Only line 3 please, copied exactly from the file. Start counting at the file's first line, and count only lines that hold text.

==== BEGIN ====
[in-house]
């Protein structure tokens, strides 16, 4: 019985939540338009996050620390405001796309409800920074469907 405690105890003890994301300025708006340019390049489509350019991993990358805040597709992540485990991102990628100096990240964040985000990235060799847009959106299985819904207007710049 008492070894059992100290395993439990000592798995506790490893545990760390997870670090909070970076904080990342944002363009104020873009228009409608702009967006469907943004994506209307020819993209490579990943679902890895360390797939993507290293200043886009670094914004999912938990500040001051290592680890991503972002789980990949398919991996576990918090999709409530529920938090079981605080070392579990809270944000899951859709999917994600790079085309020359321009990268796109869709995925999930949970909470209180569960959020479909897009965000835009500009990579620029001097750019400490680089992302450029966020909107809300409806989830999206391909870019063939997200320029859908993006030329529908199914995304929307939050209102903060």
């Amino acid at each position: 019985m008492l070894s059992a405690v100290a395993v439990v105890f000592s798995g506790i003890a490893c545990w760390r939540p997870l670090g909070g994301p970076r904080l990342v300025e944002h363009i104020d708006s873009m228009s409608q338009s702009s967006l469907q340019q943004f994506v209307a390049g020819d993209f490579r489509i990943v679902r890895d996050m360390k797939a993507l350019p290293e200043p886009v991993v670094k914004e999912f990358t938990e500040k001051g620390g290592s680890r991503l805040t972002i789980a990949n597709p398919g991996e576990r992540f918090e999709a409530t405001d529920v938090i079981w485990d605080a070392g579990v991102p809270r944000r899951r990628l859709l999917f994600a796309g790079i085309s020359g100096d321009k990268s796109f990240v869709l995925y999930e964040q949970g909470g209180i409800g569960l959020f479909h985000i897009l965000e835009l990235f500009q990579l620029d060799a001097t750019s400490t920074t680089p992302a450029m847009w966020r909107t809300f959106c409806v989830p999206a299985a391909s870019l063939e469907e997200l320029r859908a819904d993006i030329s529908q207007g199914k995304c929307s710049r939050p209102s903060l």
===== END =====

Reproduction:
């Amino acid at each position: 019985m008492l070894s059992a405690v100290a395993v439990v105890f000592s798995g506790i003890a490893c545990w760390r939540p997870l670090g909070g994301p970076r904080l990342v300025e944002h363009i104020d708006s873009m228009s409608q338009s702009s967006l469907q340019q943004f994506v209307a390049g020819d993209f490579r489509i990943v679902r890895d996050m360390k797939a993507l350019p290293e200043p886009v991993v670094k914004e999912f990358t938990e500040k001051g620390g290592s680890r991503l805040t972002i789980a990949n597709p398919g991996e576990r992540f918090e999709a409530t405001d529920v938090i079981w485990d605080a070392g579990v991102p809270r944000r899951r990628l859709l999917f994600a796309g790079i085309s020359g100096d321009k990268s796109f990240v869709l995925y999930e964040q949970g909470g209180i409800g569960l959020f479909h985000i897009l965000e835009l990235f500009q990579l620029d060799a001097t750019s400490t920074t680089p992302a450029m847009w966020r909107t809300f959106c409806v989830p999206a299985a391909s870019l063939e469907e997200l320029r859908a819904d993006i030329s529908q207007g199914k995304c929307s710049r939050p209102s903060l």